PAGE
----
I can point you to exactly what you are looking for. It is an RFC document so you have to sift through a lot of noise to get to what you want but this is a legit feature (not a hack) of supposed http clients.
b) If the embedded URL starts with a scheme name, it is
interpreted as an absolute URL and we are done.
c) Otherwise, the embedded URL inherits the scheme of
the base URL.
Read more: http://www.faqs.org/rfcs/rfc1808.html (search for the heading "Resolving Relative URLs" and see steps 1 and 2 below) or here: http://freesoft.org/CIE/RFC/1808/18.htm
As an FYI, I use this in pretty much all of my production projects -- not just for JS resources, but for links to other resources such as images and CSS (UPDATED: I no longer use this for linking stylesheets).
Works pretty much everywhere. I've tried this in IE, FF, Opera, Chrome, Safari/Webkit all going back multiple previous versions (where applicable).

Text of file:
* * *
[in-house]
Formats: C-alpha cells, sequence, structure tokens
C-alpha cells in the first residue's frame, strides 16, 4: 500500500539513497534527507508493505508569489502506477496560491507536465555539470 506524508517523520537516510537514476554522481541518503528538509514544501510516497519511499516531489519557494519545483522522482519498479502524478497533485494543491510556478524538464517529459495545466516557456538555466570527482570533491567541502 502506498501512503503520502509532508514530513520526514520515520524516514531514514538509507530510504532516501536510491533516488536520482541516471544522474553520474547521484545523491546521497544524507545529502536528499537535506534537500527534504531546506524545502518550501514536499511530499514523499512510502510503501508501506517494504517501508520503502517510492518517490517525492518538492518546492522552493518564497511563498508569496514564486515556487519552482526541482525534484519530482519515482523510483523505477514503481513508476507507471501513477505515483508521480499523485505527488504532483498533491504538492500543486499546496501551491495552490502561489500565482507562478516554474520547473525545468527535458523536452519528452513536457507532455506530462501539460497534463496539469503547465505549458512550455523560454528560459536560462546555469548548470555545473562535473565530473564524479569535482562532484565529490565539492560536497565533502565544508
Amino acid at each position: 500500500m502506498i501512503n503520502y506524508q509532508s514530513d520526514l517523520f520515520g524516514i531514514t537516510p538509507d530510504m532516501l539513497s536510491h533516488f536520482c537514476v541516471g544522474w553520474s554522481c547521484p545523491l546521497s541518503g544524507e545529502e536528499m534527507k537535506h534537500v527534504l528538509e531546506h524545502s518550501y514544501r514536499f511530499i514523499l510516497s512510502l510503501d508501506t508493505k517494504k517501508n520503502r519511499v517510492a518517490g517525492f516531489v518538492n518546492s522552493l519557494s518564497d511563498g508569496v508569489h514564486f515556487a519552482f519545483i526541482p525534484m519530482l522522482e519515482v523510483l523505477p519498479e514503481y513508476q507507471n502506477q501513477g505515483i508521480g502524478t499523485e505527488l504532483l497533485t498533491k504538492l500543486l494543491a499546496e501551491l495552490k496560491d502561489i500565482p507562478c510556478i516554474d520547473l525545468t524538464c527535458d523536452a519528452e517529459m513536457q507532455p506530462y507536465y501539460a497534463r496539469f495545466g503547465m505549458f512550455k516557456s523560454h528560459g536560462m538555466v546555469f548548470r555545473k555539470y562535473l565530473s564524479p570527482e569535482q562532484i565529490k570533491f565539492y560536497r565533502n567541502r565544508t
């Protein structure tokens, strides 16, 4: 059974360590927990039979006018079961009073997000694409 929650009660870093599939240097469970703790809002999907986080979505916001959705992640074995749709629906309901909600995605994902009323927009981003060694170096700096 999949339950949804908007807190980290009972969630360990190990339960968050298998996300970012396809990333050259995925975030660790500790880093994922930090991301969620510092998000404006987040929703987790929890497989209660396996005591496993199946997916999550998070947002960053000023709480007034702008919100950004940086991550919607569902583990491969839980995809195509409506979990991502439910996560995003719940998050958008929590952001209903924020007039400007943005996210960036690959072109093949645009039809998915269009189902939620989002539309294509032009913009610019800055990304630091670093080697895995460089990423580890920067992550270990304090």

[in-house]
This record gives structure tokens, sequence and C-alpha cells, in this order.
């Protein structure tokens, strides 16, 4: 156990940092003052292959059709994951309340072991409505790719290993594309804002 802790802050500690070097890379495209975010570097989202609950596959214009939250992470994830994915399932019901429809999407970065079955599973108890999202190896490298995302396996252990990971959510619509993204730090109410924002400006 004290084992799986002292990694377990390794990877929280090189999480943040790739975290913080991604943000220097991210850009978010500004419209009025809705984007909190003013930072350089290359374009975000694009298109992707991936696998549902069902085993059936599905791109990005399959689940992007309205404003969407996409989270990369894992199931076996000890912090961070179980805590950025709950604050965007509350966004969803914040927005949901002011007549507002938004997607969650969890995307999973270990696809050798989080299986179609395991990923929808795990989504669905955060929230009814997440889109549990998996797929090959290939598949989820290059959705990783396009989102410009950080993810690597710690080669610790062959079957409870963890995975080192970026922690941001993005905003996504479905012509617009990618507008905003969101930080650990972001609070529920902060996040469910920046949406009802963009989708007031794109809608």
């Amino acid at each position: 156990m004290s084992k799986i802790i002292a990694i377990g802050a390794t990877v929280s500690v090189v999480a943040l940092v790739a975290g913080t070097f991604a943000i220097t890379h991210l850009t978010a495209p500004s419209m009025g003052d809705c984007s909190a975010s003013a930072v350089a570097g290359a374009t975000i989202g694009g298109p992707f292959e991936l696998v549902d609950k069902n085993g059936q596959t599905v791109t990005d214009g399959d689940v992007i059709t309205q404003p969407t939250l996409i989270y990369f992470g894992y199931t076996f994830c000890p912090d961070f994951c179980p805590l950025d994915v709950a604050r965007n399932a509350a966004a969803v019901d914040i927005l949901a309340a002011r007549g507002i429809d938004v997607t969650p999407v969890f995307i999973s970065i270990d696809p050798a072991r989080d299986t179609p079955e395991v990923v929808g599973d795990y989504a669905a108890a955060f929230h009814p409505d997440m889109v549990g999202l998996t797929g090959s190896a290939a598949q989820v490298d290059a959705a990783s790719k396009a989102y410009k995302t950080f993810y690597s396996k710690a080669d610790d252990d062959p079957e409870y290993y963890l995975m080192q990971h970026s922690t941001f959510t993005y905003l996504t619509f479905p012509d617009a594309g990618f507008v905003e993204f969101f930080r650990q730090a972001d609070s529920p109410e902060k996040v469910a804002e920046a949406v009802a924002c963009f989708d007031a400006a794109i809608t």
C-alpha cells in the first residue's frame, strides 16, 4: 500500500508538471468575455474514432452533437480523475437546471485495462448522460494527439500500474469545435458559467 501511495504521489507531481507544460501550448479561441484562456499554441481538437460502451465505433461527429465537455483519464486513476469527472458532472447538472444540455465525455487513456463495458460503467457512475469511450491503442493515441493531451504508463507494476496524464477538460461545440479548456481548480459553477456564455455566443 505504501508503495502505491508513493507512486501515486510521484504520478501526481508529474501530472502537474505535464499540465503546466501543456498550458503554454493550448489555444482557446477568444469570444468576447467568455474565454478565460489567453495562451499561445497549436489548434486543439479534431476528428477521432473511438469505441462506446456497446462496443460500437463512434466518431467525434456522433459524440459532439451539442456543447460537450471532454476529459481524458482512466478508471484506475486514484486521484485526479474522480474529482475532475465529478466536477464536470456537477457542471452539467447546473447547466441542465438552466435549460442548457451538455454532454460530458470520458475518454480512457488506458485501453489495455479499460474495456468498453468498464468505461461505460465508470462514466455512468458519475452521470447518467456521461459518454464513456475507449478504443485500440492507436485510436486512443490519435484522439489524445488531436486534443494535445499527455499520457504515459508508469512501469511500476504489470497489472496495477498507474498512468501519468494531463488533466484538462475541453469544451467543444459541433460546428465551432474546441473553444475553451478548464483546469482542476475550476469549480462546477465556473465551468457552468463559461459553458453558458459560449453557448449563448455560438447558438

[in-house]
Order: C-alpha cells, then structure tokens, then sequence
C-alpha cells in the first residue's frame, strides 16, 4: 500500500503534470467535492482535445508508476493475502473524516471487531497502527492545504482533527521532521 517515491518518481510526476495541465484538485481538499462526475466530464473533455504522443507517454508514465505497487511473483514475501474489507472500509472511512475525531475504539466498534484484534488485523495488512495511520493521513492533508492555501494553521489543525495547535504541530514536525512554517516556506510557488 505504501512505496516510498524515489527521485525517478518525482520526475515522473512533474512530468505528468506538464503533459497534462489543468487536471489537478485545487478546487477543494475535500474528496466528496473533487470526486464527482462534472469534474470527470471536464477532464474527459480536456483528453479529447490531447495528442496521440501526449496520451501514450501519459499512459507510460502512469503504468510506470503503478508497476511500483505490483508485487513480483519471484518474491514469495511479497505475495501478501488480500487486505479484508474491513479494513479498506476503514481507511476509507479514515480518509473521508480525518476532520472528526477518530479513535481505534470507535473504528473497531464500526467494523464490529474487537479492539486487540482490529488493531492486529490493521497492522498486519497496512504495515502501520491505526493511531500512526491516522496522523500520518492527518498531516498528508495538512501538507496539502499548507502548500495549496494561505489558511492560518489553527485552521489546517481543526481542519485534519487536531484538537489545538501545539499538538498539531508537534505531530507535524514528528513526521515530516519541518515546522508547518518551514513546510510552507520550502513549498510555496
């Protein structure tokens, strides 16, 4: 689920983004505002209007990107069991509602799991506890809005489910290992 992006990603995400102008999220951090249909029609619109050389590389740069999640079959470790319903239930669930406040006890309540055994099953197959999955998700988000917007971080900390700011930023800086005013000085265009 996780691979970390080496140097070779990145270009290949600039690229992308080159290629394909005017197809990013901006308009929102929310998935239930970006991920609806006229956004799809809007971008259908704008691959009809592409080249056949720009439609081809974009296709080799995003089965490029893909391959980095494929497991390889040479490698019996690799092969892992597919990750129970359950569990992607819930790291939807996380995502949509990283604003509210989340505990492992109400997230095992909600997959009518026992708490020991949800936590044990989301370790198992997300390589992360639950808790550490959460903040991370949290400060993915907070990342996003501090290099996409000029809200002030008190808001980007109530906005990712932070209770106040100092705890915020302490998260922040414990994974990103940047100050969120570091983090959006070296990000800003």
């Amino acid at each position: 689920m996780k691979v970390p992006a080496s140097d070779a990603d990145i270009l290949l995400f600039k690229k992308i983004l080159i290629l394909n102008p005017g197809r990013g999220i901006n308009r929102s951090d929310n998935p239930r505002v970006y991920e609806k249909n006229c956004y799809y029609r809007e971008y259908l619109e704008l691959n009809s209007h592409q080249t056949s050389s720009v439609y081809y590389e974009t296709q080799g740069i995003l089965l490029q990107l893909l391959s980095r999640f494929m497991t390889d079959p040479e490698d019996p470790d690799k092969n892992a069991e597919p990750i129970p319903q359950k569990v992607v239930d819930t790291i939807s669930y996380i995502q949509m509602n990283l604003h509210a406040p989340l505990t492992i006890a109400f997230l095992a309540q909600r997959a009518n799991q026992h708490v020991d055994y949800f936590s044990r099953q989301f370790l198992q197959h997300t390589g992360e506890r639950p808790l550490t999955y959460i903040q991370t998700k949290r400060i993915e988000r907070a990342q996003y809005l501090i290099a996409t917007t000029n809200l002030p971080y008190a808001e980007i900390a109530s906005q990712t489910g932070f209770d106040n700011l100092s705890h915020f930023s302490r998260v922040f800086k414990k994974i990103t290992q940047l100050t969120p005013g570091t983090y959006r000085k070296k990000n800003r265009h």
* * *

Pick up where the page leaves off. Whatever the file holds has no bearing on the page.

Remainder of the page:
- < img src="//static.example.com/img/token.png" />
I find this method to be cleaner than writing code to figure out if we are on http/https.
The only caveat is that you should not use this for stylesheets.
While the following is legal and works:
- < link rel="stylesheet" type="text/css" href="//static.example.com/css/screen.css" media="screen" />
In IE, the above will cause two HTTP requests. Currently, this affects IE7, IE8, and early versions of IE9.
In other words, scheme relative URIs should/can be used for all resources except stylesheets.